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We have all gone through and will continue to go through various crises in our lives; it’s just a part of being human. It’s not a question of whether or not we’ll experience crises; it’s a question of how we’ll handle them. The former president of The United States of America, Franklin Delano Roosevelt, while addressing the nation once said: “The only thing we have to fear is fear itself.”  FDR was indeed quite right in his idea about fear. But before we delve deep into this discussion about fear and crisis intervention, let us first understand what a crisis is. For further information, make sure to read the article till the end.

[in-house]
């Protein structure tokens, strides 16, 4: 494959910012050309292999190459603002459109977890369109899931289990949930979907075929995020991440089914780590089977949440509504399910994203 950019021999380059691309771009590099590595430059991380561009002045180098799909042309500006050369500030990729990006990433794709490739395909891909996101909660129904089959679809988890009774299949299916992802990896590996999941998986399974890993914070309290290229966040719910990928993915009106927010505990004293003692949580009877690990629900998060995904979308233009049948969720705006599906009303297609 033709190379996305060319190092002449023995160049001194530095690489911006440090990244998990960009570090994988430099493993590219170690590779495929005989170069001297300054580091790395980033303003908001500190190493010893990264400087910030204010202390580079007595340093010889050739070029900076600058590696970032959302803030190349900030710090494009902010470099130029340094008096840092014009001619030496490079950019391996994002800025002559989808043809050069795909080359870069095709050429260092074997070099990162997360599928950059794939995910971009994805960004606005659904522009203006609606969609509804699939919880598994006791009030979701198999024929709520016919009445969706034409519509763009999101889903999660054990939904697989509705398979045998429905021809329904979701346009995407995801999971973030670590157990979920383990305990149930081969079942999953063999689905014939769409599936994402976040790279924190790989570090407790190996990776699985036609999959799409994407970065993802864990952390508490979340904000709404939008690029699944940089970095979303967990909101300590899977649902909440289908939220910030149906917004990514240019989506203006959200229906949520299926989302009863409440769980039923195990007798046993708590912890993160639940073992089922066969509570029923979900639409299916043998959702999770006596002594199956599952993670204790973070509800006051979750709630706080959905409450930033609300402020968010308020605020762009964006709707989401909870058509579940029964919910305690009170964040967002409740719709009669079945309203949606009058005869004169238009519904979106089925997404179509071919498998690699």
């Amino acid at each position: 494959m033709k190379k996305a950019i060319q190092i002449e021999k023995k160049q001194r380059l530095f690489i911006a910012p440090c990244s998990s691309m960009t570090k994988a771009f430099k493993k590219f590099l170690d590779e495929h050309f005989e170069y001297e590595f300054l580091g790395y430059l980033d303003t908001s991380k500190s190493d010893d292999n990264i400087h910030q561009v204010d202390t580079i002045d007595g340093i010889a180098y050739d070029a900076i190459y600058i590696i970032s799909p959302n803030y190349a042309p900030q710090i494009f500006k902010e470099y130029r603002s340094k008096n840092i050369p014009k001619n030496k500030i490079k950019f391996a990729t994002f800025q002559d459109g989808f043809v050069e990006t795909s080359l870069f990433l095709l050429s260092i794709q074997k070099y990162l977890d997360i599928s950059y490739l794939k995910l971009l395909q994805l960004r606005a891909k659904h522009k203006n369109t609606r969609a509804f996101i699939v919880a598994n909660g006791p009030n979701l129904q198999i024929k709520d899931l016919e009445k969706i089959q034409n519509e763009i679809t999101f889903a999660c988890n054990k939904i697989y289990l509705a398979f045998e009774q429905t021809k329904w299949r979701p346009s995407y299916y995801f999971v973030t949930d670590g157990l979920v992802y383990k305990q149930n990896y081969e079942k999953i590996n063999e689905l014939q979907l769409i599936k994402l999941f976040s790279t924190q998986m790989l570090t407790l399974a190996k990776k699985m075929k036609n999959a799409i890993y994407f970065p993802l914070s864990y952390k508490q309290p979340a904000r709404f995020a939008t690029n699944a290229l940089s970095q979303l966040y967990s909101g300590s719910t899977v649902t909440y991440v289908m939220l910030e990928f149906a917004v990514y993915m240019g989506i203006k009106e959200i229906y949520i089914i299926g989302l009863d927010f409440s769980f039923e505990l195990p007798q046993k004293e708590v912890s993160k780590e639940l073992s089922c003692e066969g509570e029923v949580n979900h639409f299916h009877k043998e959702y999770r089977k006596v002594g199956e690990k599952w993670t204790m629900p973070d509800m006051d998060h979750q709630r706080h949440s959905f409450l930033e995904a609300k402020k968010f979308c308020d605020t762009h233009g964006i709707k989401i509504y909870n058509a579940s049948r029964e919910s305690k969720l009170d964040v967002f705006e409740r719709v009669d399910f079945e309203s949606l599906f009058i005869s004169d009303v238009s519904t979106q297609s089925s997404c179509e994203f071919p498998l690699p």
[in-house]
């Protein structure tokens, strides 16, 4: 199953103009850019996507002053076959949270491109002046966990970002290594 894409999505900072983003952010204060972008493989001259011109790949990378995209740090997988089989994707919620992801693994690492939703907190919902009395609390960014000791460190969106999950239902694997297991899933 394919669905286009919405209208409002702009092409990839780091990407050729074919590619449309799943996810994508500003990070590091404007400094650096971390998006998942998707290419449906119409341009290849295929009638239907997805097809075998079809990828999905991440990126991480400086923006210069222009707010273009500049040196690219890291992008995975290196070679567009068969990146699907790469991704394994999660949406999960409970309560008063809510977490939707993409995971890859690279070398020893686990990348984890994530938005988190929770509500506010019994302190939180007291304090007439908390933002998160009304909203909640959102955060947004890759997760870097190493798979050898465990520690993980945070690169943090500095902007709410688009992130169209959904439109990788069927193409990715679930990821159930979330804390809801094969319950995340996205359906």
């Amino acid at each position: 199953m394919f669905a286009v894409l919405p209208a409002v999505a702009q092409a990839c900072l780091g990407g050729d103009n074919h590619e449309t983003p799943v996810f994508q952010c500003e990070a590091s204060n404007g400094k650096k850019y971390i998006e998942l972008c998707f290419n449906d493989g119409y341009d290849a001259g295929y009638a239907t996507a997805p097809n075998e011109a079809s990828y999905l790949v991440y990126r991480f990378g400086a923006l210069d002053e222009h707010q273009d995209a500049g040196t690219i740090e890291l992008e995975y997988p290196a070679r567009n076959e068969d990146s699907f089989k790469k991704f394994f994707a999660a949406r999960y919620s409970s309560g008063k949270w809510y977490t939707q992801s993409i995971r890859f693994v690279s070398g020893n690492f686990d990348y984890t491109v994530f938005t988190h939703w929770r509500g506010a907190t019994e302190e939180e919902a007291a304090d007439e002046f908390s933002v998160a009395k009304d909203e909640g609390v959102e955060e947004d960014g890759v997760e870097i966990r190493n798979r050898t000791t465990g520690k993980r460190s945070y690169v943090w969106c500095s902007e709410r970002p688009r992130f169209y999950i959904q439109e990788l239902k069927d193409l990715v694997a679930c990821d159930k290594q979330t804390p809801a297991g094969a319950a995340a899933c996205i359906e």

“People are in a state of crisis when they face an obstacle to important life goals-and an obstacle that is, for a time, insurmountable by the use of customary methods of problem-solving.” (Caplan, 1961). In simpler words, a crisis can be described as a situation that can cause severe cognitive and emotional distress in a person, to the point that normal coping mechanisms start to seem insufficient. It can include sudden changes in one’s life that can disrupt lives considerably and can have a long-term effect on the lives of the people involved such as the loss of a loved one, a sudden accident, etc.

For proper management of a crisis, the first step is to assess the situation completely. A crisis assessment is conducted in the form of an interview, which permits a counselor to learn about a patient’s complete history including previous crises, their frequency, intensity, and how they have impacted his or her emotional or mental health.